The Irish president has been accused of spreading "inflammatory" misinformation about the Hamas terrorist attack.
Michael D Higgins condemned the blast on the Al-Ahli Arab Hospital in Gaza last week and said it must be investigated as a war crime.
Speaking in Rome last week, the Irish president said he was "shocked" and "horrified" at the latest escalation of the conflict between Israel and Hamas.
Higgins said: “Once the facts are available to you, the moral responsibility is on you, both from any kind of jurisprudence and any type of law, to bring it and to deal with it appropriately."
Higgins also accused the Jewish state of breaking international law and claimed Israel deprived over two million people in Gaza of basic human rights such as food, water and medicines as illegal.
He added: "Of course it's a breach of international law. If there is not international law to protect civilians, what world are we to live in?
"What's at stake here is, if you have been at the receiving end, as indeed Israel has, of a horrific attack, does it confer an impunity on you in relation to law? Of course it does not."
The comments sparked a row on the Irish president constitutional role and whether he should be commenting on day-to-day political issues.
Israeli ambassador to Ireland Dana Elrich told the Irish Sunday Independent newspaper: "We know the President's position and we know he holds this topic very closely.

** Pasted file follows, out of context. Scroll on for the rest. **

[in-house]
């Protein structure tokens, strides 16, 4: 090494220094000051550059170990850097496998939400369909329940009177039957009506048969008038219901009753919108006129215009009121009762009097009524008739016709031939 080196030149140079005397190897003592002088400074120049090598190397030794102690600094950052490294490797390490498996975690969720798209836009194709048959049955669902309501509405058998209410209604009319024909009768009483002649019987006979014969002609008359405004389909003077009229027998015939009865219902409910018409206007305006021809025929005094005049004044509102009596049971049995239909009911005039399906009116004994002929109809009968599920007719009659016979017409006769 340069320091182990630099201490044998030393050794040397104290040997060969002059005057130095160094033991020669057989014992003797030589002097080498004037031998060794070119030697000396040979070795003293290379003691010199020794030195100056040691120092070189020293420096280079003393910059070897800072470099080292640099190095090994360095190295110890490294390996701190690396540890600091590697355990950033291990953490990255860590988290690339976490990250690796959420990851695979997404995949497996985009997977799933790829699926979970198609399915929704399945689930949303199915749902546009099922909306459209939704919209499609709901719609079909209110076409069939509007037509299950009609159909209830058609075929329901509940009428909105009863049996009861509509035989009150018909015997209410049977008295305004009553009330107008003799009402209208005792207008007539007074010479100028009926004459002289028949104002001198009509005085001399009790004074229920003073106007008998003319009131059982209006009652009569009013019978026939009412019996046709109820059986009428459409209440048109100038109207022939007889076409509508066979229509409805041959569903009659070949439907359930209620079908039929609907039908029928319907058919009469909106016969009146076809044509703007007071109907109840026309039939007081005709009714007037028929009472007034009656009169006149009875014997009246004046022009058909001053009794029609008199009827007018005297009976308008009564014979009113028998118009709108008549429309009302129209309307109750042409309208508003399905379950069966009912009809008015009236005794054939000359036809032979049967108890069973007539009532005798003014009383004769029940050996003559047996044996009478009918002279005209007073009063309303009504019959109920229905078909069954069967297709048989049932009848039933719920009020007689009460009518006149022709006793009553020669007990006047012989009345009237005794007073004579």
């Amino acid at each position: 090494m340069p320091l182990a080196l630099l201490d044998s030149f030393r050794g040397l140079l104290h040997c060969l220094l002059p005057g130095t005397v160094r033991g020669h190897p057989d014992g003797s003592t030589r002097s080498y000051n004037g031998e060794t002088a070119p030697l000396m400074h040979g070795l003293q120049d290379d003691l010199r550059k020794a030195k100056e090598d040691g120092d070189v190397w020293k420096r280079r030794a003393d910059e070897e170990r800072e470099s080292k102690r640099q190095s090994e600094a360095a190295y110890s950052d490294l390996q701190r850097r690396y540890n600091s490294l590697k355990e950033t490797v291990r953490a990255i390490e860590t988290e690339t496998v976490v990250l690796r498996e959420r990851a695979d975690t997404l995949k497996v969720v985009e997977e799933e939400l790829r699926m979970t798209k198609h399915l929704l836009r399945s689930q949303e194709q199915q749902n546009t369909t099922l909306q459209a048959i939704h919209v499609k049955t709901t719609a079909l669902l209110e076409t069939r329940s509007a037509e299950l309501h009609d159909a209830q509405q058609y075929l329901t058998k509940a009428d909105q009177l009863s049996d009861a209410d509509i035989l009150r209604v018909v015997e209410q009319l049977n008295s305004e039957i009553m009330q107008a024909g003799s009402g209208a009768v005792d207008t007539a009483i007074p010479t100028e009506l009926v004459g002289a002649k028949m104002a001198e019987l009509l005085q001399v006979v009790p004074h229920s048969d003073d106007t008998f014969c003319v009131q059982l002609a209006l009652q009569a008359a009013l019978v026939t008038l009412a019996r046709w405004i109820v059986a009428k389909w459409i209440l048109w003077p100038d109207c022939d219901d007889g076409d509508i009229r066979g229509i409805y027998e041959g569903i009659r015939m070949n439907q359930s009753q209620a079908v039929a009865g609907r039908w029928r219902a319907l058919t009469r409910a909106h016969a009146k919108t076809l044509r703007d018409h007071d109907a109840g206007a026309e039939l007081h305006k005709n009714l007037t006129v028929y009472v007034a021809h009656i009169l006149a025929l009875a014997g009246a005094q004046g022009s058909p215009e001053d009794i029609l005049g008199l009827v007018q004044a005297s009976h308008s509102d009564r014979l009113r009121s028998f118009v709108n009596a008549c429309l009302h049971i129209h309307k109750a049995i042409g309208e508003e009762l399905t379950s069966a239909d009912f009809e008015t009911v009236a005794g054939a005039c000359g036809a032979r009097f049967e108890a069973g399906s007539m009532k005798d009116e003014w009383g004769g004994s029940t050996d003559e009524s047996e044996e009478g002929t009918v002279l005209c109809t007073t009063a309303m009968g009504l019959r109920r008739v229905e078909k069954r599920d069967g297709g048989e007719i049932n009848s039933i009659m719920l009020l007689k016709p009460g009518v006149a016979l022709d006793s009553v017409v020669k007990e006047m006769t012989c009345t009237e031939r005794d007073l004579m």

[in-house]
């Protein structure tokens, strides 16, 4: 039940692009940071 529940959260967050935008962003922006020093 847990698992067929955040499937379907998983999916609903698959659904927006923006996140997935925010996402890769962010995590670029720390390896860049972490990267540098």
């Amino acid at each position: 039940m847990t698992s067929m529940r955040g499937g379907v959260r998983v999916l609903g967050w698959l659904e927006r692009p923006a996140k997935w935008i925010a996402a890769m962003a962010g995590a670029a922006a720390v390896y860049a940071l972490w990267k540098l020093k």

“For me, it is frustrating when public figures and elected officials repeat misinformation."
Ned O'Sullivan, a senior Fianna Fáil Senator, said: “The president is not a sacred cow.
“That man does not have the right to do what he did. Someone has to call him out on it. His term is nearly over. God only knows where he will stop.”
Asked about Higgins’ comments, Ireland’s Deputy PM Micheál Martin said he doesn't "comment on comments that the president makes on a variety of issues".
Speaking to reporters in Dublin, he added: "I've never attempted to do that or embroil the president in any controversy, and I don't intend to do so now.
"My focus is very much on the issues of the day in terms of the Middle East and in terms of the Israeli-Palestinian conflict and the need to de-escalate, and the need to get humanitarian supplies in there, hence our calls for a humanitarian ceasefire."
Hitting back at the criticism, Higgins said he had a responsibility to speak on behalf of the Irish people.
The IDF said the blast at the Al-Ahli Arab Hospital in Gaza was caused by a misfired rocket from the Palestinian Islamic Jihad group and released imagery and communications intercepts aimed at supporting their case.
Meanwhile, Hamas claimed an Israeli air strike led to the blast, with Gaza health officials saying it killed at least 500 people.